Despite production occurring far before the calamitous events of September 11, 2001, the spectre of that fateful day nevertheless colors the experience of BLACK HAWK DOWN, becoming a rallying cry for those desperate to conquer the sense of profound helplessness felt in the face of terrorism’s inherent anarchy. It was a reflection of our new normal, where our enemies didn’t come at us wearing the uniform or colors of any recognizable nation or creed; where the only certainty was the uncertainty of our collective security. Scott’s vision would strike a strange tone, being both anti-war and pro-military simultaneously. Indeed, the film strings along several such contradictions— attempts to portray the ugliness of combat and the visceral horror of a human body exploding into a crimson mist are subverted by the propagandistic jingoism of the soldiers’ enthusiasm; a prologue spotlighting the horrific suffering of starving Somalis gives way to their dehumanization as enemy combatants. Indeed, with very few exceptions (a rich Somali arms dealer and one of Aidid’s lieutenants), BLACK HAWK DOWN roots itself almost exclusively within the American perspective. In this light, Scott’s large cast of Hollywood stars and unknowns alike finds itself tasked not with projecting character development in the conventional sense, but rather with quickly establishing multiple viewpoints for the audience to track as the operation goes from bad to worse. Having spent a week in hardcore military training as part of their prep, the cast proudly sacrifices their vanity and any concerted efforts at individualization so as to better gel together into a single organism. Even when they splinter into smaller groups, they move through the city as one, aided by the omniscience of the one helicopter flying out of RPG range above. Playing a soldier named Eversmann, Josh Hartnett might as well as named “Everyman”, anchoring the film (and its marketing materials) as something of a cypher through which the audience can implant themselves into the action. Ewan McGregor plays Grimes, the coffee boy/desk jockey itching to get in on the fight. Eric Bana and William Fichtner are the cool, composed members of an elite sub-unit of soldiers called Delta Force. Orlando Bloom is Blackburn, the boyish new guy. Tom Sizemore’s character is named McKnight, but he is essentially the same “unstoppable son-of-a-bitch with a heart of gold” stock character he played in Steven Spielberg’s SAVING PRIVATE RYAN (1998) and seemingly every other war movie made since. Jason Isaacs and Tom Hardy are almost unrecognizable in their roles as Steele and Twombly respectively— Isaacs’ shaved head gives his facial features a harder, mean-looking edge, while Hardy (in his very first feature film role) is still so boyish and scrawny here that one might miss his presence entirely. Jeremy Piven pops up as well, embodying his usual cocksure, smart-mouth shtick in the guise of a helicopter pilot. The late Sam Shepard lords over all as the no-nonsense commander, Garrison, swaggering around in dark aviators and chomping cigars like the living embodiment of the Bush Doctrine. The lengthy roster of names listed above are only a fraction of the thirty or so characters featured in the film— themselves a fraction of the hundred characters that Bowden’s original book tracks as the conflict spirals out of control.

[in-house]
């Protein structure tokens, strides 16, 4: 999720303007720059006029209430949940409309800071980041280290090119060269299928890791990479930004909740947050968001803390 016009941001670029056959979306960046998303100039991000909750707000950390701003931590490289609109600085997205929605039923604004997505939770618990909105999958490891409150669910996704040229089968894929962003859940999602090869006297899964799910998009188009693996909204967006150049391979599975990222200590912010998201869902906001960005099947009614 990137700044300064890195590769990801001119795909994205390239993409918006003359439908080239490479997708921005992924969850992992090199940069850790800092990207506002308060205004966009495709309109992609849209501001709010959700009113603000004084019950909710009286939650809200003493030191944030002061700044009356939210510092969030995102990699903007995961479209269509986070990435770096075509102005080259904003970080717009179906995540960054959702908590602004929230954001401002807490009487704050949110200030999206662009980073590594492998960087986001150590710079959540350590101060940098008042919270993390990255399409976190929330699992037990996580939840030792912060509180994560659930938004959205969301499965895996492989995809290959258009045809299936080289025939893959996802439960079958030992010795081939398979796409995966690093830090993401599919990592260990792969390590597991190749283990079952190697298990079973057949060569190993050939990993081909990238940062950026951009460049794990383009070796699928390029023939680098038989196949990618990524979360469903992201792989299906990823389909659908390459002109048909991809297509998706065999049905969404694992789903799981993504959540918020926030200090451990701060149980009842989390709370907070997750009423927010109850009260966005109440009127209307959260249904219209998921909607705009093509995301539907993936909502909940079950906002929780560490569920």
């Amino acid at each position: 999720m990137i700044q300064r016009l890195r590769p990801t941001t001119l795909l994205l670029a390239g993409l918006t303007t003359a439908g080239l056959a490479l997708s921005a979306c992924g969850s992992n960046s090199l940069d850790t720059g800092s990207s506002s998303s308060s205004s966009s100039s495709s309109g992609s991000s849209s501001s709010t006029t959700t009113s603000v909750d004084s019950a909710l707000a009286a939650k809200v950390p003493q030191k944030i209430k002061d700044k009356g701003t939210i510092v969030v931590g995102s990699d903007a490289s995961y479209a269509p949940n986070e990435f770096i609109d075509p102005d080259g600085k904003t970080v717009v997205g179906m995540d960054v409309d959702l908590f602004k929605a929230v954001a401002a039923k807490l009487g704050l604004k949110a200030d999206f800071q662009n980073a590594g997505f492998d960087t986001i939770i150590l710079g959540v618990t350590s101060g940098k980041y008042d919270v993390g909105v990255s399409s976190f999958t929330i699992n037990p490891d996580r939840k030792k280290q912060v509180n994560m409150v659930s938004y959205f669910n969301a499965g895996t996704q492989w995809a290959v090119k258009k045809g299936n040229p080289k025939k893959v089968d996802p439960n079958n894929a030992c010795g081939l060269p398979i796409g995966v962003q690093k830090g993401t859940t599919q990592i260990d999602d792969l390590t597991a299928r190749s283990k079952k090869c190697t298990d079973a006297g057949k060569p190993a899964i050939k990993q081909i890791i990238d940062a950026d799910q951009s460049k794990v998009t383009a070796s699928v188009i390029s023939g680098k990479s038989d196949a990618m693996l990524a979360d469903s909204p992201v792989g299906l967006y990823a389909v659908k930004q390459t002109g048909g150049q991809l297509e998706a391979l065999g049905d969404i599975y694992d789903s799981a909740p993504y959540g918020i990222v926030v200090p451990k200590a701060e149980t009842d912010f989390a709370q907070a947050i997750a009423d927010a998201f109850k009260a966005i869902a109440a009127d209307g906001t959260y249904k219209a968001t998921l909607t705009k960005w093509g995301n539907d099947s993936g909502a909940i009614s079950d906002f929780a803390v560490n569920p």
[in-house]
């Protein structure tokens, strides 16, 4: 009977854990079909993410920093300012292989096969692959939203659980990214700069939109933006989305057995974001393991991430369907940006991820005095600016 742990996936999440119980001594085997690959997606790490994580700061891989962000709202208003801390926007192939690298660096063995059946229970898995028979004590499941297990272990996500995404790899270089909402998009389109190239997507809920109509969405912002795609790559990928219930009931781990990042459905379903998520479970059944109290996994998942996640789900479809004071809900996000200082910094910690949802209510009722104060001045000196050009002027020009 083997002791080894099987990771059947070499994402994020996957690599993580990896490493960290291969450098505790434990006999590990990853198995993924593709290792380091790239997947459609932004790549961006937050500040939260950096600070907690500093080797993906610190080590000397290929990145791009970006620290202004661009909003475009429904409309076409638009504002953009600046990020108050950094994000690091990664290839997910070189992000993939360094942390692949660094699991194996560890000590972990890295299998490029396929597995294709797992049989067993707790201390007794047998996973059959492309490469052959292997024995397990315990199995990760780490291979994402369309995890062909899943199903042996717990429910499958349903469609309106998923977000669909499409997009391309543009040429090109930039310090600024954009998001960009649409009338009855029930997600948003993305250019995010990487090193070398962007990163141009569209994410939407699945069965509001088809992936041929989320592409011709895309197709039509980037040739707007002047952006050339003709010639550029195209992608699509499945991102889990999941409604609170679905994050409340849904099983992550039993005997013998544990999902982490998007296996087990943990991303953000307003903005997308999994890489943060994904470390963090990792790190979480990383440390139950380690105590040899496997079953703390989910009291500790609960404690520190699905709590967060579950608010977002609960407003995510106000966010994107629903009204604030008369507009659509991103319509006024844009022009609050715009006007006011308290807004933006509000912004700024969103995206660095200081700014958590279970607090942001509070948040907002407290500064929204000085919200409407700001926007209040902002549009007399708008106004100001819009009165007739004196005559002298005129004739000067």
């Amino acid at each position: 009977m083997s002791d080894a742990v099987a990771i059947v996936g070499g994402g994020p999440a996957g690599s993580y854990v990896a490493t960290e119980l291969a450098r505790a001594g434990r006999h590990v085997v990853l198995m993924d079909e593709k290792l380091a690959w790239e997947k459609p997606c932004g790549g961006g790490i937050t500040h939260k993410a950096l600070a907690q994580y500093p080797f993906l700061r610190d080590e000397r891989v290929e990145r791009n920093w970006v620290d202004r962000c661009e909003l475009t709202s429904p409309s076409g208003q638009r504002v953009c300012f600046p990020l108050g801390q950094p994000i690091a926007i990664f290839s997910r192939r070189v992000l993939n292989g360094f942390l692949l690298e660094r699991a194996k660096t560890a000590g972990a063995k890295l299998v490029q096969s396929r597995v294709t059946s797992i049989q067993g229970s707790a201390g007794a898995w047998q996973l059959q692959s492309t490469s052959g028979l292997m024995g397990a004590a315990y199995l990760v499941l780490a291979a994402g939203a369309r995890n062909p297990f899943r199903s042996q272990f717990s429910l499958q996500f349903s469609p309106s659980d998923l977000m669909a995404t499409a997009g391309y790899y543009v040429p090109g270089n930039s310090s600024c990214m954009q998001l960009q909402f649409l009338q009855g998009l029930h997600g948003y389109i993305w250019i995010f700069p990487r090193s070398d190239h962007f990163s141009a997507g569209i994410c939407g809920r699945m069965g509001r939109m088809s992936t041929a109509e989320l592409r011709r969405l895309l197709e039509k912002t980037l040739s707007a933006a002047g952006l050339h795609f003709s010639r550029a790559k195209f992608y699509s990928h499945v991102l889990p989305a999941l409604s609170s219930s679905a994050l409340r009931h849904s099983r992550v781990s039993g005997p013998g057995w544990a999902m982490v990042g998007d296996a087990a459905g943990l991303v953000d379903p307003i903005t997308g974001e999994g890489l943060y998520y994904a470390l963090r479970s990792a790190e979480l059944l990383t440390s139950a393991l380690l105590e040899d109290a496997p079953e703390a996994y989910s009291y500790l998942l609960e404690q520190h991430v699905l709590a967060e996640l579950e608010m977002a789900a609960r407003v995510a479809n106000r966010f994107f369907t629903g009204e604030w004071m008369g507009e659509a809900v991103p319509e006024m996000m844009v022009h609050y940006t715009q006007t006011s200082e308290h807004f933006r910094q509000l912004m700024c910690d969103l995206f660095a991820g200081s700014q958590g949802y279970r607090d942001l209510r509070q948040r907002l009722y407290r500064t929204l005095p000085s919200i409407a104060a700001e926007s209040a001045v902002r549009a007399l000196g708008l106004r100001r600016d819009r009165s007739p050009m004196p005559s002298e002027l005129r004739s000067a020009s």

BLACK HAWK DOWN immediately distinguishes itself amidst Scott’s lengthy filmography with its searing, hyper-kinetic aesthetic; understandably, this is quite the feat, considering the highly visual nature of Scott’s work. Working for the first time with cinematographer Slawomir Idziak, Scott takes a page out of brother Tony’s filmmaking playbook, whereby the style becomes the substance. Every Super35mm film frame of Idziak’s Oscar-nominated work here is geared to project pure adrenaline, prioritizing chaotic handheld photography that drops the audience in the middle of the action. Shot spherically but presented in the 2.39:1 aspect ratio, BLACK HAWK DOWN’s unique look is all the more notable due to its creation in a time before digital intermediates and powerful coloring tools were in widespread use— meaning the exceedingly high contrast, crushed blacks, exaggerated grain structure, and greenish-yellow highlights that imbue an arid, sun-scorched color palette with a poisonous or acidic edge were all achieved via painstaking photochemical processes in the film lab. In an oblique way, BLACK HAWK DOWN’s approach to color is very similar to the stylized neon hues found in BLADE RUNNER (1982)— they both aim to convey a bustling alien landscape meant to overwhelm the viewer’s senses. BLACK HAWK DOWN further achieves this strange atmosphere through the aforementioned prologue, which Scott renders in a dominating cobalt cast, or nocturnal battle sequences that embrace a sickly green tone in the highlights, motivated by a desire for theatrical effect rather than to signal the presence of a conventional light source. Scott and Idziak complement the radical visual aesthetic with an equally frenetic approach to camerawork, mostly foregoing Scott’s longtime use of classical studio filmmaking techniques in favor of a documentary realism that, again, tosses the audience directly into the crossfire— swooping aerials, chaotic handheld setups, lens flares, 45-degree shutters, rack zooms, and even freeze-frames all go a long way towards conveying the visceral, overwhelming nature of the mission.